The Truth About Blue Light

There’s a lot we still don’t know about blue light and the way it interacts with our bodies. After all, home computers were only really introduced in the 1980s, and modern smartphones were only introduced in 2007. It’s just too early to conclusively see how all of this light-emitting technology will interact with our vision. Having said that, there are a few things that we can say with some degree of certainty. 

Blue Light May Disrupt Sleep Cycles

The brain has something called a circadian rhythm, which is sort of like a biological clock that tells your body when it’s night time, when it’s daytime, when it’s time to sleep, and when it’s time to wake up.

When your body realizes that it’s night time, it secretes a hormone called melatonin which makes you sleepy.

Unfortunately, research indicates that your phone, computer, and other sources of blue light could seriously disrupt your circadian rhythm and impact your ability to sleep. Blue light suppresses melatonin production. That means you may not feel tired once bedtime rolls around if you’re playing on your phone or watching Netflix on your laptop. 

Of course, sleep plays a huge role in your body’s ability to maintain itself. Your immune system, your ability to think clearly, and even your ability to coordinate your movements can all be compromised without the appropriate amount of sleep. So, indirectly, blue light could be harmful to several elements of your day-to-day life just by disrupting your sleep.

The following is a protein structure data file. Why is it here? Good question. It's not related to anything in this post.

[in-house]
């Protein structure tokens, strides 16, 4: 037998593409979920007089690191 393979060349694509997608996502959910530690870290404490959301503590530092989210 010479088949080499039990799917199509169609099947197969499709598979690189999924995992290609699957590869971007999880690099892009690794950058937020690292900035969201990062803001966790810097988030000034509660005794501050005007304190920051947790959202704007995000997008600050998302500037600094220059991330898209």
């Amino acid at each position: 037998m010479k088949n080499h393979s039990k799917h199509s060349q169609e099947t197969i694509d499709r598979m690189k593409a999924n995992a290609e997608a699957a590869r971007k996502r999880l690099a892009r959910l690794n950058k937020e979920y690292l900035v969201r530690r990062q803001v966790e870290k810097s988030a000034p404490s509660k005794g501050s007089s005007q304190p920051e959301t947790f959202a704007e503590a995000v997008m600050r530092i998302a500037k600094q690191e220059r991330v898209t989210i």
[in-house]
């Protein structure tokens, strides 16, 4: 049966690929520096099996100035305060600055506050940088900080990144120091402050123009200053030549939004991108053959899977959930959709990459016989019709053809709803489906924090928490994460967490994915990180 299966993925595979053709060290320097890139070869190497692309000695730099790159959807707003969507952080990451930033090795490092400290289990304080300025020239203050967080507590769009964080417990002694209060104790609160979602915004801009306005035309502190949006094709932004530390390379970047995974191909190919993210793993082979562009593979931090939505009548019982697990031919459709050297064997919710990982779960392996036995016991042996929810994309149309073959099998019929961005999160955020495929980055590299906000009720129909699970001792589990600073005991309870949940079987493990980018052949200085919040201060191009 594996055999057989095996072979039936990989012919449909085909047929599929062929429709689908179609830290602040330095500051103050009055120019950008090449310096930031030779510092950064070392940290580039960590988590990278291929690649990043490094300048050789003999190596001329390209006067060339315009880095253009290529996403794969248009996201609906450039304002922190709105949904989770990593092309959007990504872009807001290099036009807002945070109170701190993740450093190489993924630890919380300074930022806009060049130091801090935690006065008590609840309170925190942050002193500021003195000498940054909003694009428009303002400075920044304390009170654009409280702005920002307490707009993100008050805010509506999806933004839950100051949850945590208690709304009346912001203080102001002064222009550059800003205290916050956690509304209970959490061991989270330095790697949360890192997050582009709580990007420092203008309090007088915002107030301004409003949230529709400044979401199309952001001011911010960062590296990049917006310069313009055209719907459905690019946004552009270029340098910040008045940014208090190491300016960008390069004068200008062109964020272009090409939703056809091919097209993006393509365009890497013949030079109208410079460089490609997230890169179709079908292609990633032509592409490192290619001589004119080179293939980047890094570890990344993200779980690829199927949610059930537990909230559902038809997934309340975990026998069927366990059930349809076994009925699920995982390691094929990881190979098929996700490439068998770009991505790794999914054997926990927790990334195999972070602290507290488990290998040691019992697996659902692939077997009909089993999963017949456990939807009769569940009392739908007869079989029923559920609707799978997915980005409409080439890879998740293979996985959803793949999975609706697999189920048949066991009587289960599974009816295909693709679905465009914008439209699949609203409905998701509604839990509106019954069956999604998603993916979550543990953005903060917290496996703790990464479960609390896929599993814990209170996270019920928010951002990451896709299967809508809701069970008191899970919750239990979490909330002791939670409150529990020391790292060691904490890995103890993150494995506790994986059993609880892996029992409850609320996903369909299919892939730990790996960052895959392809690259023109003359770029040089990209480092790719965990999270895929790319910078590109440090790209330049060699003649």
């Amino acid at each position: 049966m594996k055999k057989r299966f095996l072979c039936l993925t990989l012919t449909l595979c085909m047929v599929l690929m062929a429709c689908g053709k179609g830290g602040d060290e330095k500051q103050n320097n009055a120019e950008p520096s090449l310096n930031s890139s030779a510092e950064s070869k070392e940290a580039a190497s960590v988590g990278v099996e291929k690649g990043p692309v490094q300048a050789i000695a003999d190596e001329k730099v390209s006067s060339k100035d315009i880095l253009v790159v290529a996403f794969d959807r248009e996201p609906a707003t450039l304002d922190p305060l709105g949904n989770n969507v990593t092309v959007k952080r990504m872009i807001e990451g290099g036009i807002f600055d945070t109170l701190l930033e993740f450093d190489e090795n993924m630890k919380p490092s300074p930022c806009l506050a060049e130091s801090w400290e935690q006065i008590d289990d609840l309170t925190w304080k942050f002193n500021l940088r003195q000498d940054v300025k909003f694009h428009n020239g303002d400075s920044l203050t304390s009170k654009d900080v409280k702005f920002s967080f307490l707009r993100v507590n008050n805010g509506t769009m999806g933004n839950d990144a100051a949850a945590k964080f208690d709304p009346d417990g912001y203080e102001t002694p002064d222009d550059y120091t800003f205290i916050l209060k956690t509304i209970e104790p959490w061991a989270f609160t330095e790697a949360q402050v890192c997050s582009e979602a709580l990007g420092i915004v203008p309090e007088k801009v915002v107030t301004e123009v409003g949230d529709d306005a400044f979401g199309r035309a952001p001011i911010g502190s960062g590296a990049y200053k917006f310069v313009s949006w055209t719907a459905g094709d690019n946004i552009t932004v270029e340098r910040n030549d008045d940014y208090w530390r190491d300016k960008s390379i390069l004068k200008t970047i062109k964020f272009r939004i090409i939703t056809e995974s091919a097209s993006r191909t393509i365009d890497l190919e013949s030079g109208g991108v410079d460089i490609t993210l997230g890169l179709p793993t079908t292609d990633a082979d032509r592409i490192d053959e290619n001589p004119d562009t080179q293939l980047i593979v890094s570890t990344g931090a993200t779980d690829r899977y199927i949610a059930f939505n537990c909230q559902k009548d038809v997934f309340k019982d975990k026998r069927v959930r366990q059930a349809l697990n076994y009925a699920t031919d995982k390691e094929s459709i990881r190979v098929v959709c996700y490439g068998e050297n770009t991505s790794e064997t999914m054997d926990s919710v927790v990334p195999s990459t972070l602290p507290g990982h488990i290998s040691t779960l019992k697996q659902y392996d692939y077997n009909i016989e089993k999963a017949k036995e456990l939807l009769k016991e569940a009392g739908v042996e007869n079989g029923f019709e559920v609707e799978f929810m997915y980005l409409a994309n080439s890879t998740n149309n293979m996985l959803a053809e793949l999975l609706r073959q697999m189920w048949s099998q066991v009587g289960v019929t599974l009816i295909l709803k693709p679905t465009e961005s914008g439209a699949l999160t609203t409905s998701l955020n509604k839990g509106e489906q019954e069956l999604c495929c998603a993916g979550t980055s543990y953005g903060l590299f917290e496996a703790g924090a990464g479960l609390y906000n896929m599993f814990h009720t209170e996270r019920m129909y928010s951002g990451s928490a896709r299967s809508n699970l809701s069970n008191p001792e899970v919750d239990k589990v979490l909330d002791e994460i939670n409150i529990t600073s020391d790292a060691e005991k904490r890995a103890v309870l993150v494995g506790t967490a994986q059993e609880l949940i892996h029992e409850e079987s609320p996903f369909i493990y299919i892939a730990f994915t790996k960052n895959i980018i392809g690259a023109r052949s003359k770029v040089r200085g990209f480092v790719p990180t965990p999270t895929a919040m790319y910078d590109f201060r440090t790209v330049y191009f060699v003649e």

Blue Light May Impact Your Mood

Blue light isn’t necessarily all bad. Just like blue light can make you feel more awake at night time, it may also help you feel more alert and focused during the day. Some evidence indicates that blue light may be more effective in boosting wakefulness, proactive thinking, and mental clarity than caffeine.

There’s also the possibility that blue light might just help us feel generally better. The Proceedings of the National Academy of Sciences believes that blue light may be helpful in treating mood disorders like seasonal affective disorder. 

Are Blue Light Lenses a Scam?

The short answer is no, blue light lenses aren’t a scam. They do what they’re supposed to do: prevent most blue light from reaching your eyes. 

But of course, the way blue light lenses have been marketed hasn’t always been completely honest. Some companies have led consumers to believe that blue light filtering lenses are absolutely necessary to prevent macular degeneration and retinal damage. 

At this point, we don’t know enough to say that for sure. It’s possible that blue light is damaging our eyes more than we realize. In my opinion, it’s better to be safe and invest in blue light lenses until we have more information.

But as we’ve just demonstrated, there’s more to blue light than just macular and retinal damage. Your circadian rhythm impacts your hormones, your ability to sleep, the way your body metabolizes food, and pretty much every other major process your body conducts. We know that blue light can disrupt the circadian rhythm. It would be prudent to limit digital device use such as phones and tablets for a few hours before bedtime or invest in some blue light lenses.

Right now, there’s a lot we don’t know about blue light. But when we have some answers in 20 or 30 years, I want to ensure my children’s eyes are healthy enough to read them. And for right now, I strongly believe that blue light lenses are a great place to start.

Written by Dr. Ritesh Patel

Some people grow up wanting to be a famous athlete, an astronaut, or even the Prime Minister of Canada. Dr. Patel’s childhood ambition was to be an Optometrist. His dream leads him to live and practice all over the world, but his heart has always been in Toronto.

Dr. Patel was born in Toronto and grew up in the Markham area. After completing his Bachelor of Science in 2003 from the University of Waterloo, he went on to study at the prestigious New England College of Optometry in Boston, MA.